The CIS Heads of State, who met in Bishkek for the anniversary summit, named ancient Ganja the capital of the cultural life of the Commonwealth of Independent States for the year of 2017.
Ganja, the second largest city in Azerbaijan, is located in the west of the country, 352 km from Baku. Its early history is still a subject of debate. The research, held by the experts of the Egyptian Archeological Center, suggests that Ganja is more than 4000 years old. Yet another, more popular hypothesis, states that the city is much younger: it was founded in 859 CE by Muhammad ben Khaled from the Arabic clan of Yazids, who controlled and guarded caravans following the Silk Road. The remains of fortified walls and towers dating back to this period were discovered by archeologists in the Old City.
During several centuries the city grew, flourished and finally turned into one of the key regional centers of economy and culture. However, many times Ganja has been demolished by invasions and internal conflicts. In 1139 Demetrius I, the king of Georgia (1125-1254), seized the city and took away the fortress gates as a trophy. Half of the gate, decorated with ironwork, is displayed in Gelati monastery nowadays.
The city reached prosperity in the 12th-13th centuries as it became the second capital of the Atabek state and one of the outposts of Persian civilization. An exclusive fabric called "Ganja silk" was manufactured here. It was highly valued in the neighboring countries and in the Middle East.
Until the end of the 18th century, the city was the capital of the Ganja Khanate – one of the states that opposed Russia when it initiated the war against Persia. In January 1804 Ganja was conquered by general Tsitsianov. The governor, Javad Khan, was killed in this battle. The Ganja Khanate became a part of Russian Empire and the city was renamed Elisabethpol after the wife of the Russian emperor Alexander I.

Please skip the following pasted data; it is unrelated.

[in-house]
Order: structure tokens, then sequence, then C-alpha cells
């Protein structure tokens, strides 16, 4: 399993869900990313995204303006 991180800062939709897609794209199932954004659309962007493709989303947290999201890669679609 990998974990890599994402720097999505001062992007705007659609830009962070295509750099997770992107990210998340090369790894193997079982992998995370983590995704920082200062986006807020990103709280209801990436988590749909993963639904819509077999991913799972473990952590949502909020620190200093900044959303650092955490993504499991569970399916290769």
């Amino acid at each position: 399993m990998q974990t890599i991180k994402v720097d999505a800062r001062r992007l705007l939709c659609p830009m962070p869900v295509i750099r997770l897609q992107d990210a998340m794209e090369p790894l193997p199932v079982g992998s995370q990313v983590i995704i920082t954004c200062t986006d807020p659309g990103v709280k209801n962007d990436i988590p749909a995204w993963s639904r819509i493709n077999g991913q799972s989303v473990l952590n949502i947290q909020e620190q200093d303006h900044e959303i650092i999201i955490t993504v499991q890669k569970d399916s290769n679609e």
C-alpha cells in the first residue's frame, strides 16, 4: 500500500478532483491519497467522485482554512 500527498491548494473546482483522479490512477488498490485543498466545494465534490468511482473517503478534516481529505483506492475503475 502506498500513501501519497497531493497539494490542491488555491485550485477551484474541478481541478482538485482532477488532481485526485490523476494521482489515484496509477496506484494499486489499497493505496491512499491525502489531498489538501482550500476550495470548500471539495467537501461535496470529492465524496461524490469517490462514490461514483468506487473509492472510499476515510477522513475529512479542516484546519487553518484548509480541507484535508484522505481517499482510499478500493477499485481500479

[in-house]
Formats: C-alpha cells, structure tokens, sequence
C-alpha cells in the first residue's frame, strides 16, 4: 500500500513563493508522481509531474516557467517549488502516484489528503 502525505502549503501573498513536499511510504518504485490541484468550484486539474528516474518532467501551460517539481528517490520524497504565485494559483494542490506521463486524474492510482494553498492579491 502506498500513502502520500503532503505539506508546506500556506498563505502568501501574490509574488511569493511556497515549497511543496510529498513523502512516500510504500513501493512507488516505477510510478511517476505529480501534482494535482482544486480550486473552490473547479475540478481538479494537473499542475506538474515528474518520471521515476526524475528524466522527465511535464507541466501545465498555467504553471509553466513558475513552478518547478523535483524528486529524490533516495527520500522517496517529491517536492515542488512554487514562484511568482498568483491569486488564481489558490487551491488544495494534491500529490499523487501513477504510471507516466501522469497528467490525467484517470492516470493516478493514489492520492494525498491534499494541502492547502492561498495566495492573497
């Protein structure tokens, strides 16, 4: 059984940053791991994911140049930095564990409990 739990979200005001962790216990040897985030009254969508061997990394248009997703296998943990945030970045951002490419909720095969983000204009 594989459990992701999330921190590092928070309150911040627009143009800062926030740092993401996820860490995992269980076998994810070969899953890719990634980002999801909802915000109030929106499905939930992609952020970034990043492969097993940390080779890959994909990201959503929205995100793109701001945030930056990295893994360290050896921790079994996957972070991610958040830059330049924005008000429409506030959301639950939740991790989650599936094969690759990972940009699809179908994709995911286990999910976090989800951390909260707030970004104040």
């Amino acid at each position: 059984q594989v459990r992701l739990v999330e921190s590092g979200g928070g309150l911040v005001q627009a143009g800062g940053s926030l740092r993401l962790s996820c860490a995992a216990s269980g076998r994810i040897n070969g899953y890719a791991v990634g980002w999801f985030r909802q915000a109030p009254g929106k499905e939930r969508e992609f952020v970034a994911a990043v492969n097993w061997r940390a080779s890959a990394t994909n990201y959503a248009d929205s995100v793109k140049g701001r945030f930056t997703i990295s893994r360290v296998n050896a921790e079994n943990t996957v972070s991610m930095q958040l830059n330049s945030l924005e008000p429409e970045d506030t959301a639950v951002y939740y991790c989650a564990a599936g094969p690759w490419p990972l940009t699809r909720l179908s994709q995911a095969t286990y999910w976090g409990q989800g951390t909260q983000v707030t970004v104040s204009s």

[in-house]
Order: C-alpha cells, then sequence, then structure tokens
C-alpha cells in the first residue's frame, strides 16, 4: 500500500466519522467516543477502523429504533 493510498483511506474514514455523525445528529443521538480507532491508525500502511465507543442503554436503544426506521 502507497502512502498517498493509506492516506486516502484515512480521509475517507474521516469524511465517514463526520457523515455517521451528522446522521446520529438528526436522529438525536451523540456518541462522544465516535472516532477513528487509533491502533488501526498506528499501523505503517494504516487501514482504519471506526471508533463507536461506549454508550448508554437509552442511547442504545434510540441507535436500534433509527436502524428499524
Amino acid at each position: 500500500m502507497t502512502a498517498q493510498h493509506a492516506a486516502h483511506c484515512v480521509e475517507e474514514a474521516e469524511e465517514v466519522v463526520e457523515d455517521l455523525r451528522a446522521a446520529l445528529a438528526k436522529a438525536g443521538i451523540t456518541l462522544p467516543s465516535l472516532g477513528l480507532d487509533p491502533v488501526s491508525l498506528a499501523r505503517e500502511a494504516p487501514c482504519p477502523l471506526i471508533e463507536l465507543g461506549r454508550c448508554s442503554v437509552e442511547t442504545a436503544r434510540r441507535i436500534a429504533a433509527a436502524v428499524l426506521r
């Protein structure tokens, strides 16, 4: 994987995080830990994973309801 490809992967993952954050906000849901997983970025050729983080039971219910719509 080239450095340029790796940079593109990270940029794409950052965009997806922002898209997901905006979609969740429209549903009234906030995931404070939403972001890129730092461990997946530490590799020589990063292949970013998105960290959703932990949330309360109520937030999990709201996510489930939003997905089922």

In 1918 the city regained its historic name for a while, but in 1935 it was changed again to Kirovabad – to commemorate one of the communist party leaders, Sergey Kirov. In 1989 the ancient name was given back to the Ganja. In the Soviet period it became Azerbaijan’s second largest industrial center after Baku.
In spite of numerous destructions suffered through the history, Ganja remains a beautiful city with many ancient sites. Among them are the Big and Small Bridges (12th century), the Palace of Darus Sultan (12th century), towers, the Friday Mosque, the madrasah, hammams and caravanserais, as well as Imamzade complex (16th century) – a picturesque building with blue domes, constructed as a Mausoleum of Imam Bagir ibn Ibrahim. The historical and architectural complex, built in the 17th century by Sheikh Bahauddin, is also worth mentioning. It includes Juma Mosque (called Friday or Shah Abbas Mosque), Chekyak-Khamamy (medieval bath) and a caravanserai.
Chekyak-Khamamy is a bath consisting of two connected halls. Big domes on top of the building are combined with the set of semi-domes that served as a part of an air conditioning system: air got into semi-domes and then spread through the pipes inside the walls so the compartments were hot in winter and cool in summer. Two steam boilers, heated by the wood, were installed in the basement. The steam circulated via ceramic pipes in the walls and under the floor. This unique 400-year-old bath had worked flawlessly until 1963. In 2002 Chekyak-Khamamy obtained the status of a cultural heritage site of international significance.
Juma Mosque in Ganja is also called Shah Abbas Mosque, as it was built in 1606 at the order of Persian Shah Abbas I the Great. In 1776 two minarets were added to it. Both the Mosque and the minarets were made of red brick – a traditional material widely used in Ganja. During the major reconstruction works in 2008, the renovators found an envelope with 100-year-old Russian imperial banknotes.
Outstanding Persian poet Nizami Ganjavi and poetess Mehseti Ganjavi lived in Ganja. Nizami, born in 1141, was one of the most educated people of his time. He became world-famous for his Khamsa (or Quinary) – a cycle of five long narrative poems. Khamsa is recognized as a great piece of art revealing deep ethical and philosophic ideas of the author. UNESCO declared 1991, when 850th anniversary of the poet was celebrated, the year of Nizami. The Nizami Mausoleum, built in Ganja in 1947, is visited by millions of people who appreciate his talent. The tomb is made of granite blocks with semi-circular facets and has a cylindrical shape. The door seems very small compared to the monumental forms of the Mausoleum. The name of the poet is carved over the entrance and covered with gold.
Javad Khan Mausoleum is newly built – in 1990s the remains of the ruler of the city were brought there from the old city graveyard.
In 2016 Ganja was also proclaimed the European Youth Capital, so the home city of great Nizami hosted a lot interesting events and welcomed many tourists during the past year.